Indigenous Peoples and Human Rights

April 26, 2018

Dineh from Burnham testifies on toxic coal ash in Washington

The Pruitt administration’s assault on our lands will be met with legal ramifications and resistance. -- Dailan Long

Testimony of Dailan Long,
Dineh, Burnham, Navajo Nation
Censored News
Hello, my name is Dailan Long and I represent my Navajo tribal community of Burnham, New Mexico in the four corners region of New Mexico on the Navajo Reservation.  I serve on the Board of Directors for Diné Citizens Against Ruining our Environment and I’m here to state my deep opposition to USEPA proposal to weaken the 2015 coal ash rules:
Firstly, I vehemently oppose EPA’s proposal to reverse the 2015 oversight and compliance measures of coal ash oversight and management.  I speak to this subject as my community currently bears the brunt of toxic coal ash, waste disposal, air pollution, water contamination, and health impacts as a result of the massive coal-extractive industry complex.  As a tribal citizen, I reside along the Chaco River watershed and its tributaries, which are directly affected by the Four Corners Power Plant and adjacent coal ash waste sites located immediately east of Chaco River. These coal ash combustion waste sites are large powdery manmade mounds with discharge leakages flowing into the Chaco River watershed, contaminating our local waterbodies and directly violate traditional Navajo life ways of subsistence. I raise sheep for subsistence, however, this traditional practice amongst myself and other tribal communities are threatened by the contamination of our water resources as a result of coal ash. I must travel 15 miles west of my home to haul water for my livestock as it is common knowledge for tribal residents that we cannot allow our livestock to graze in open-range for fear that animals will consume contaminated toxic water.  New Mexico, and especially, tribal communities are under severe drought advisories and water is scarce, causing us to haul water to maintain traditional Native subsistence and livelihood. There are still many homes within my community without running water. By weakening the 2015 rule, EPA increases the vulnerability of our already limited water resources to further pollution.
Secondly, EPA violates the spirit of “tribal consultation” and reverses the 2015 rule within a 45-day comment period, which undermines the federal government’s fiduciary responsibility to provide oversight over federal process that directly impact tribal communities.   I reside in a region comprised of traditional Navajo individuals whom are Navajo-speaking, some of whom, sacrificed their lives by using our language to defend this country in WWII. EPA ignores these voices by limiting public commenting period for tribal citizens, including our veterans, whom are directly impacted by these proposals. EPA must consider the state and tribal jurisdiction overlap the areas where these coal ash sites exist. EPA puts forth the notion that the state will determine the rules and regulations of tribal lands, which violates the government-to-government tribal consultation that must be completed given the enormity of the proposals implications. Tribal residents experience an ongoing violation of human rights and environmental degradation as a result of pro-industry manipulation of EPA.  It’s clear that EPA’s proposal favors the very weak and manipulative power paradigm that exist in New Mexico and only favors the industry to seek leeways into further pollution and leaving vulnerable tribal populations to bear the brunt of toxic coal ash disposal. At a minimum, EPA must extend its 45-day comment period for proper public participation.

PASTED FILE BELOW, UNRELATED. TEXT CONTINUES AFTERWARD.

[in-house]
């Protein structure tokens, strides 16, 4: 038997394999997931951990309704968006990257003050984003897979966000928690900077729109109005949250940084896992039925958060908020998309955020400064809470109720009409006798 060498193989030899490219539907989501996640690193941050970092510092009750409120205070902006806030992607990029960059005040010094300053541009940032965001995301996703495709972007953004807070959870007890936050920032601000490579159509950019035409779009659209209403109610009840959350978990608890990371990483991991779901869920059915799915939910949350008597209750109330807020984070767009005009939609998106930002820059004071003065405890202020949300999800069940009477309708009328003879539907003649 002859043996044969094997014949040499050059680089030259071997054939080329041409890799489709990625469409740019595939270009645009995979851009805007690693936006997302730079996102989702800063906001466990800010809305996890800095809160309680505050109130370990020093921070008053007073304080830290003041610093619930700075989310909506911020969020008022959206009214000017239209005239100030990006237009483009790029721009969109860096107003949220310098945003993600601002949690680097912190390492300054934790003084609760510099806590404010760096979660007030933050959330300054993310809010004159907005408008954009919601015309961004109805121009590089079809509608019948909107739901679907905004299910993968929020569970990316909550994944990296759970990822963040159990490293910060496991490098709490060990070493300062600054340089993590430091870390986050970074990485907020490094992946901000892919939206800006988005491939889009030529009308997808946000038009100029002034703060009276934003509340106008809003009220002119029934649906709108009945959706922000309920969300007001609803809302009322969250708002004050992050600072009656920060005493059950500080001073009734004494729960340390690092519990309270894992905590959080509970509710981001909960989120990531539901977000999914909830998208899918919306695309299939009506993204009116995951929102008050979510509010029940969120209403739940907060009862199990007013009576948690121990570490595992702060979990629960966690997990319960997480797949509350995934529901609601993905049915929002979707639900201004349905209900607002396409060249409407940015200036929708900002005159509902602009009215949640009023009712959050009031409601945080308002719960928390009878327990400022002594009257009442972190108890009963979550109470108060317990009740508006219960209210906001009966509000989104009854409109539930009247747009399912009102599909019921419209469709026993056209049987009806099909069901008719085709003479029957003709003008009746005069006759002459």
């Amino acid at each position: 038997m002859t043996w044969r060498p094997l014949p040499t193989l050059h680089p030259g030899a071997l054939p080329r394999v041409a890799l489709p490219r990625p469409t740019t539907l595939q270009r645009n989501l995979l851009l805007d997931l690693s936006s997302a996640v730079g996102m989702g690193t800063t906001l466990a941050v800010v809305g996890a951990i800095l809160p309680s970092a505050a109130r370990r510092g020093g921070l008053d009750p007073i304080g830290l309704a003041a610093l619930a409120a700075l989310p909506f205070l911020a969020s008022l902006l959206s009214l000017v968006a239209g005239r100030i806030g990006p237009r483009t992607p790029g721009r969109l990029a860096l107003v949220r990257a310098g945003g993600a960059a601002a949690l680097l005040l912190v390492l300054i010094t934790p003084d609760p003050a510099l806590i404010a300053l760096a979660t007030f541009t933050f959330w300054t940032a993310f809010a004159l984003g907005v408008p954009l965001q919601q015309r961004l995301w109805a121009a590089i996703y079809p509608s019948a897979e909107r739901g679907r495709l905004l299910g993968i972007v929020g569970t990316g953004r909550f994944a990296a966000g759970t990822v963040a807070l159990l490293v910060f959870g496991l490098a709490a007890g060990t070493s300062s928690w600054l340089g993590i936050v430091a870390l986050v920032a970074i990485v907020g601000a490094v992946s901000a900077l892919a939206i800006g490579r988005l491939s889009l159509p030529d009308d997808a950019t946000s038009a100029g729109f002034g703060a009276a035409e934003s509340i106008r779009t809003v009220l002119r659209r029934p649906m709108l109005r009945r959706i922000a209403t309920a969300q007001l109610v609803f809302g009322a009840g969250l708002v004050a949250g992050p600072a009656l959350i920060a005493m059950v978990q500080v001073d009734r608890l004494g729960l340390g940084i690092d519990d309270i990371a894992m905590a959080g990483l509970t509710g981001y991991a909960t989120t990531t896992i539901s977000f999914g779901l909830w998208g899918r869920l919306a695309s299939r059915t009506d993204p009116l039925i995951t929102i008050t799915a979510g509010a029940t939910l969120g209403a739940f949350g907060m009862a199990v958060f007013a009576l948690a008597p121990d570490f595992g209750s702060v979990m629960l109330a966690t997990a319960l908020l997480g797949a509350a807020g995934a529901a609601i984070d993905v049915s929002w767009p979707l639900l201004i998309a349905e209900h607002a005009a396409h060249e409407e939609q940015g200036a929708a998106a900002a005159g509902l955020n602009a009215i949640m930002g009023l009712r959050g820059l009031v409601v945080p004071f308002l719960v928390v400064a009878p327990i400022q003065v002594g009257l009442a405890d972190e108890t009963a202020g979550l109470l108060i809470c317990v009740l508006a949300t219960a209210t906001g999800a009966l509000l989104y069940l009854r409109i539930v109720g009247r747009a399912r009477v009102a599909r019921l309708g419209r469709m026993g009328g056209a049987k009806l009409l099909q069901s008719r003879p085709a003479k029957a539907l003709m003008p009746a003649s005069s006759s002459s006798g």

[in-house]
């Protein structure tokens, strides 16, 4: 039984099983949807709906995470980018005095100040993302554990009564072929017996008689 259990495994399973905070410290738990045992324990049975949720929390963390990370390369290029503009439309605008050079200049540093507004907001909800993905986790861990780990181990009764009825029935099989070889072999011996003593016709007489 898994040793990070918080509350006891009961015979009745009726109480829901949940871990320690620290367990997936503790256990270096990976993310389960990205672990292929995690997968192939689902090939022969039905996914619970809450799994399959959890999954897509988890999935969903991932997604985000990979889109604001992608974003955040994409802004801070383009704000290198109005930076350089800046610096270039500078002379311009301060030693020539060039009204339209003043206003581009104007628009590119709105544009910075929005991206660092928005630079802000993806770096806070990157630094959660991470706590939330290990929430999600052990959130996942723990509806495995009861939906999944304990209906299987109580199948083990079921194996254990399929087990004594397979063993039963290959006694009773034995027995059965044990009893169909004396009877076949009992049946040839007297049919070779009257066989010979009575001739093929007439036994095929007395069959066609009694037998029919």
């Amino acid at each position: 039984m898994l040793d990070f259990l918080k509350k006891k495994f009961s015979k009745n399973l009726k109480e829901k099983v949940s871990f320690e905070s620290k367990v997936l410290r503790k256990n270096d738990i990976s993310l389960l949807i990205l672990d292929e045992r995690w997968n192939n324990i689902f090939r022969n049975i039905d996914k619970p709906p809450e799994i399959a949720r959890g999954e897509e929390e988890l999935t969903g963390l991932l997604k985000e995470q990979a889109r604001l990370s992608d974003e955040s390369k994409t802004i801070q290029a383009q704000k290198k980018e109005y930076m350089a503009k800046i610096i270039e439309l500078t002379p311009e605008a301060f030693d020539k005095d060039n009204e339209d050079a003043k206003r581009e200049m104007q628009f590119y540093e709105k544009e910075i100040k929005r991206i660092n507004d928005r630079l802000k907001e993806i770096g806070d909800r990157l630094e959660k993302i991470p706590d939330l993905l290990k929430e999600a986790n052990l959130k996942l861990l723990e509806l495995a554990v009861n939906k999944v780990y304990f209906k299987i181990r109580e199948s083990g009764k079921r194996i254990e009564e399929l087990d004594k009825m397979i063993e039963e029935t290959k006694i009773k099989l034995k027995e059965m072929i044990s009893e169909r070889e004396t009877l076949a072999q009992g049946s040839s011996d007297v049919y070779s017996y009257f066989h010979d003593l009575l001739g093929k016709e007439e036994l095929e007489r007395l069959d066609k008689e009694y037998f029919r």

Lastly, EPA does not consider the external costs associated with weakening some of the minimal requirements in the 2015 rule; one of which, is the crippling costs of public health and its impact to a struggling to a tribal economy.  I speak as a Medicaid Service Provider to both tribal and non-tribal medicaid recipients and provide services to vulnerable and high-risks clients. I observe high respiratory illnesses and asthma conditions especially in middle-aged to elderly individuals in our community; many of whom depend on Indian Health Services for medical treatment and long-term care.  The Navajo Nation and State of New Mexico face significant decreases in Medicaid services and Indian Health Services overwhelmingly burdens the cost of treating the very individuals directly affected by coal industry practices such as the contamination of our water supplies, discharge and airborne pollutants. The tribe already burdens the health disparities by trying to provide for medical and long-term needs of its constituents; however, by weakening the 2015 rule, the tribe must also shoulder the toxic waste pits and financial responsibilities for cleanup and land restoration.

Again, I speak from my experience working directly with medicaid recipients and as a tribal resident from a community overburdened by toxic pollution.  The 2015 coal ash rule is currently protects hundreds of American communities despite some weaknesses, however, incrementally sets commonsense standards that protect clean water and safeguard public health.  EPA must reject the notion that industry interest supersedes federal responsibility to consult with indigenous nations and tribes. EPA must also acknowledge the persistence of indigenous populations and that the Pruitt administration’s assault on our lands will be met with legal ramifications and resistance.

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